WASHINGTON — Maryland is one of six states receiving part of a $22 million grant from the U.S. Department of Labor.
The state will use its $1.9 million portion of the grant to assist residents affected by opioid use, addiction and overdose who want to return to the workforce.
Labor Secretary Alexander Acosta said a family-sustaining job is a critical step toward long-term recovery from opioid misuse.
The re-employment services enabled as a result of this grant will enhance existing workforce development programs in Maryland, according to Maryland’s Department of Labor. Available resources include job training, placement and credentialing.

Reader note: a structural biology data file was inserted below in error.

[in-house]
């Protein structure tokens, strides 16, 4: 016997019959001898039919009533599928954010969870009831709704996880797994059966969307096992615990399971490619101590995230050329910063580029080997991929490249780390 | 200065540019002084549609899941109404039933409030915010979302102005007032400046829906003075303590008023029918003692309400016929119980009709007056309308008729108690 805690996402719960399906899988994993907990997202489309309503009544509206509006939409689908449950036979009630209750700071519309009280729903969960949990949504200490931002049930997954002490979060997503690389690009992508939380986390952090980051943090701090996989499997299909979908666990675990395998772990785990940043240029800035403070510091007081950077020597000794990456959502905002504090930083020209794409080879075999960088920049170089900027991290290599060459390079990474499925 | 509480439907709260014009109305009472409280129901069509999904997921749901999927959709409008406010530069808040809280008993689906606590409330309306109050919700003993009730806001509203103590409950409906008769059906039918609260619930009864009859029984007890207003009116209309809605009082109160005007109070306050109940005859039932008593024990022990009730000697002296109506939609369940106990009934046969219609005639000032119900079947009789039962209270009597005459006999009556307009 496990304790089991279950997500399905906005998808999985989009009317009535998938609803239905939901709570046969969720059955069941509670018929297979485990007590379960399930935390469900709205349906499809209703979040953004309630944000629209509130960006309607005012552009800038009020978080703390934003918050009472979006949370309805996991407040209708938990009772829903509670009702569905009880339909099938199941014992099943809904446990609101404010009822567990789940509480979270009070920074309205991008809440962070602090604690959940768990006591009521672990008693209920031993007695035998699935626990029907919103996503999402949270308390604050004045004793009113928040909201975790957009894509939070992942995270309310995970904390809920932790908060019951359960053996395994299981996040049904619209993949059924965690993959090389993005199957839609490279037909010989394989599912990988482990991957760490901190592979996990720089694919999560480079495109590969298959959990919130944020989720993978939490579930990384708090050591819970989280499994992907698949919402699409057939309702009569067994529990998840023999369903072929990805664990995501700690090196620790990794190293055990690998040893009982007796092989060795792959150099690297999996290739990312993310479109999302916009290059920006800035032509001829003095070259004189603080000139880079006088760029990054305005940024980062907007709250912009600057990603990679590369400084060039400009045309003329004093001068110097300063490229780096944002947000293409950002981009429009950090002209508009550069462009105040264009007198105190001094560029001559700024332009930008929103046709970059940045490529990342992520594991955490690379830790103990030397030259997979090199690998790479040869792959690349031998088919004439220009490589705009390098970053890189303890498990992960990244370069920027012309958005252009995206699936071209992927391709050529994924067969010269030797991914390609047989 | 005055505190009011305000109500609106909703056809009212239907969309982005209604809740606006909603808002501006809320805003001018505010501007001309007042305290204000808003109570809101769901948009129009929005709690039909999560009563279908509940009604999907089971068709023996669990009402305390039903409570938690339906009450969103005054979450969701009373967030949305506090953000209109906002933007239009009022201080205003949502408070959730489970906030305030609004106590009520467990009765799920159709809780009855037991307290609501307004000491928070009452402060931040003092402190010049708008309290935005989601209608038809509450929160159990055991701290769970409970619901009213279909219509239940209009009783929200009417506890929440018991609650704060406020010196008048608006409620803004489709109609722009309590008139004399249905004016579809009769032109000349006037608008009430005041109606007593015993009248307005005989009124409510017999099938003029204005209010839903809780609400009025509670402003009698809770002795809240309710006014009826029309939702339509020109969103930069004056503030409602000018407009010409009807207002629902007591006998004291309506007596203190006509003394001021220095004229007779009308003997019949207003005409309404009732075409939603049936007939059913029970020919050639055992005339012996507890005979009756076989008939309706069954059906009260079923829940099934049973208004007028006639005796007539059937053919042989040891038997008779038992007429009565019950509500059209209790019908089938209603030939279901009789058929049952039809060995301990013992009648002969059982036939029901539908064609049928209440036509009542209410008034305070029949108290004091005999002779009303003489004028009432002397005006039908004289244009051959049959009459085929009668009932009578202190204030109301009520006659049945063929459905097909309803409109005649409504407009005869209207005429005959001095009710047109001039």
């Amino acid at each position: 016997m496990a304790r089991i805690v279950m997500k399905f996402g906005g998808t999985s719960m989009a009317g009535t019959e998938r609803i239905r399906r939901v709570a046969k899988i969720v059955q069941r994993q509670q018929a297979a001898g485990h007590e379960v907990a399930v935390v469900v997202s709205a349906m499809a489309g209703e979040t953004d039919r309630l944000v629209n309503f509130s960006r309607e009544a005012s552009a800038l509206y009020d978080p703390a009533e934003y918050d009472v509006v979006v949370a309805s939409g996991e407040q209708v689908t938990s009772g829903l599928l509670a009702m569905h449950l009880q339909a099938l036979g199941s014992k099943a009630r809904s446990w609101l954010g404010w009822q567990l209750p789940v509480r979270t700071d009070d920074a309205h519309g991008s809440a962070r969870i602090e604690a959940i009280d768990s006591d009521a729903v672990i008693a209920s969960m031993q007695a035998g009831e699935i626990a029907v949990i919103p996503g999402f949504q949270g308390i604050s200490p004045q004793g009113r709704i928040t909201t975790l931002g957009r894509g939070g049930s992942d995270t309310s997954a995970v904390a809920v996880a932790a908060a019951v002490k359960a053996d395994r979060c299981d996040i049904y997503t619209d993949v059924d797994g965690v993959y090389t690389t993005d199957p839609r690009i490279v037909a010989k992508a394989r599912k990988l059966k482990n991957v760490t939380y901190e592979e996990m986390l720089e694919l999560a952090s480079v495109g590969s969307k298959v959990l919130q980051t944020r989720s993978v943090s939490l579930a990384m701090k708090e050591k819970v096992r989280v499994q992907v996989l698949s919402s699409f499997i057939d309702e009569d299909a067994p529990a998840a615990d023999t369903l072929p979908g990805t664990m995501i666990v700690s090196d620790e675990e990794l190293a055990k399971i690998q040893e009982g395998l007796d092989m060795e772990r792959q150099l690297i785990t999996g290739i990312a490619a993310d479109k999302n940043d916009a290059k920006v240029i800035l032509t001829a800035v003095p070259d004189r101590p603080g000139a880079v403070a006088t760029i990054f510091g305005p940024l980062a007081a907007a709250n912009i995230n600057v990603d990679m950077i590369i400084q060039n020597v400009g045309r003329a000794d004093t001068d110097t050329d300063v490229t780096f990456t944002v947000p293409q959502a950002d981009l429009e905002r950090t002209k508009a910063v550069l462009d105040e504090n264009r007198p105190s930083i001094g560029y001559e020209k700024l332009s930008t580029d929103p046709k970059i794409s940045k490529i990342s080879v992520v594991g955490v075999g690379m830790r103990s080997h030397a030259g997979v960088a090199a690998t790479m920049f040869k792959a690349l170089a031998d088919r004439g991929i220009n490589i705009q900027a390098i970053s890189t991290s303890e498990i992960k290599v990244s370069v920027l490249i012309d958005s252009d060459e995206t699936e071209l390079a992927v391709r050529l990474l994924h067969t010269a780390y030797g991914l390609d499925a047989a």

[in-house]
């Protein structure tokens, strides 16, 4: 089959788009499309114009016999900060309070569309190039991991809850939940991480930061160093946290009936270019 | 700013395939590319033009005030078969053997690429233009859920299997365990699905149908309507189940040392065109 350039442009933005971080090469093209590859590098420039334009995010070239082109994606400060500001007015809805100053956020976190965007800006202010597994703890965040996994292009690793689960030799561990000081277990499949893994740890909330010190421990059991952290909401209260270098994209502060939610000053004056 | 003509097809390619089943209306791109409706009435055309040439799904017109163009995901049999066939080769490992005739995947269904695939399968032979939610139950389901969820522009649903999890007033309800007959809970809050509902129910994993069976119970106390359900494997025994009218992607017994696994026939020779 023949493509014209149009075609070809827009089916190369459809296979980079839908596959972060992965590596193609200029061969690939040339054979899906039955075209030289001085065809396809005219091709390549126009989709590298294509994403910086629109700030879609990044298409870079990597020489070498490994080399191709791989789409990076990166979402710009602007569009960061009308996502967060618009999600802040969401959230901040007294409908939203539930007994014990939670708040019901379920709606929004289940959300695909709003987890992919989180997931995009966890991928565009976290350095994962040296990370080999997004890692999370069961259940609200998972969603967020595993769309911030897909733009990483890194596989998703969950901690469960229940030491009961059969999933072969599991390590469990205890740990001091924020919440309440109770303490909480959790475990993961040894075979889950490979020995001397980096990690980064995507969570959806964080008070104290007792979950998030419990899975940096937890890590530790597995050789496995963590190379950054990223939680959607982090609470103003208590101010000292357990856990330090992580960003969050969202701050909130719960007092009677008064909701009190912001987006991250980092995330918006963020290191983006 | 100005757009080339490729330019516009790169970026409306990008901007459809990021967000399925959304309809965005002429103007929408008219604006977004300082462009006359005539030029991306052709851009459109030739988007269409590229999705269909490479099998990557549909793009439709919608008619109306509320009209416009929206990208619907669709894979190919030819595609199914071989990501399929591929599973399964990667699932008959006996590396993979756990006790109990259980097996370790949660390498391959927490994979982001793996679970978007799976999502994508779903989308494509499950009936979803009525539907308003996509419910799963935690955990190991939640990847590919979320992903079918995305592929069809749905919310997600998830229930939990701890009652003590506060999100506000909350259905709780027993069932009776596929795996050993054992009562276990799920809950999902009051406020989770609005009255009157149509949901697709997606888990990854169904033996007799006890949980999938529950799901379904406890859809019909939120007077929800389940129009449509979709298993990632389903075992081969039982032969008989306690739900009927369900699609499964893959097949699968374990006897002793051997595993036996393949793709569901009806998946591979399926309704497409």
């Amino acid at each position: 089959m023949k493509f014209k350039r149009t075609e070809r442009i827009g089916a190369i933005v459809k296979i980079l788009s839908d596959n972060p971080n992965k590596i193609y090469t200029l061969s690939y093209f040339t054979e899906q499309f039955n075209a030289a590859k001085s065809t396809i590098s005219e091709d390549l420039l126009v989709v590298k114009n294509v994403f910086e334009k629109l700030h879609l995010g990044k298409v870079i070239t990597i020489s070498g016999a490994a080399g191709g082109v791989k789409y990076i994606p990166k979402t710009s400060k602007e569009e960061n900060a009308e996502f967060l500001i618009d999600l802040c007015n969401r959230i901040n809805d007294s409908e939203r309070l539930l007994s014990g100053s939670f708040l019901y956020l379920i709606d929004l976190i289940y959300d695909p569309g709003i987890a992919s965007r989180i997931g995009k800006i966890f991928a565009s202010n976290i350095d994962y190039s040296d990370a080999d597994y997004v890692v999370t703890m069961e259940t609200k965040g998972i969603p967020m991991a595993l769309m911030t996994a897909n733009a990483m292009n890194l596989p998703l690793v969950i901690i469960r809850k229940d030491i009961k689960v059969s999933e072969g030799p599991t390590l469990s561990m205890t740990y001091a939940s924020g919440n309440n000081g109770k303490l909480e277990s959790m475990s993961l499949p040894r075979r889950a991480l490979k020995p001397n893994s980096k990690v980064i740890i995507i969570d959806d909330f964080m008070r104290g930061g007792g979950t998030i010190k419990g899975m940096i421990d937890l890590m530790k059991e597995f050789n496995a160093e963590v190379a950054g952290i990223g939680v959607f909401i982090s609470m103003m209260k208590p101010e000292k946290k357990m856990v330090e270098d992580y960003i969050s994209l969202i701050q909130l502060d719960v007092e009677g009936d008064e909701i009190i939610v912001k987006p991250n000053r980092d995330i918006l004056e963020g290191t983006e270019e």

To help folks meet their employment goals, there will also be peer recovery specialists in American Job Centers throughout the state.
“Peer recovery specialists are a critical component in Maryland’s opioid response efforts,” says Maryland Labor Secretary Kelly M. Schulz.
“By expanding the state’s established peer network to include linkage for those seeking to re-enter the workforce, the Department of Labor’s proposal will offer a supportive and necessary resource to individuals who have experienced the impact of an opioid-use disorder, and their potential employers.”
The federal money is also being provided to Alaska, New Hampshire, Pennsylvania, Rhode Island and Washington through the National Health Emergency Dislocated Worker program.
The Associated Press contributed to this report.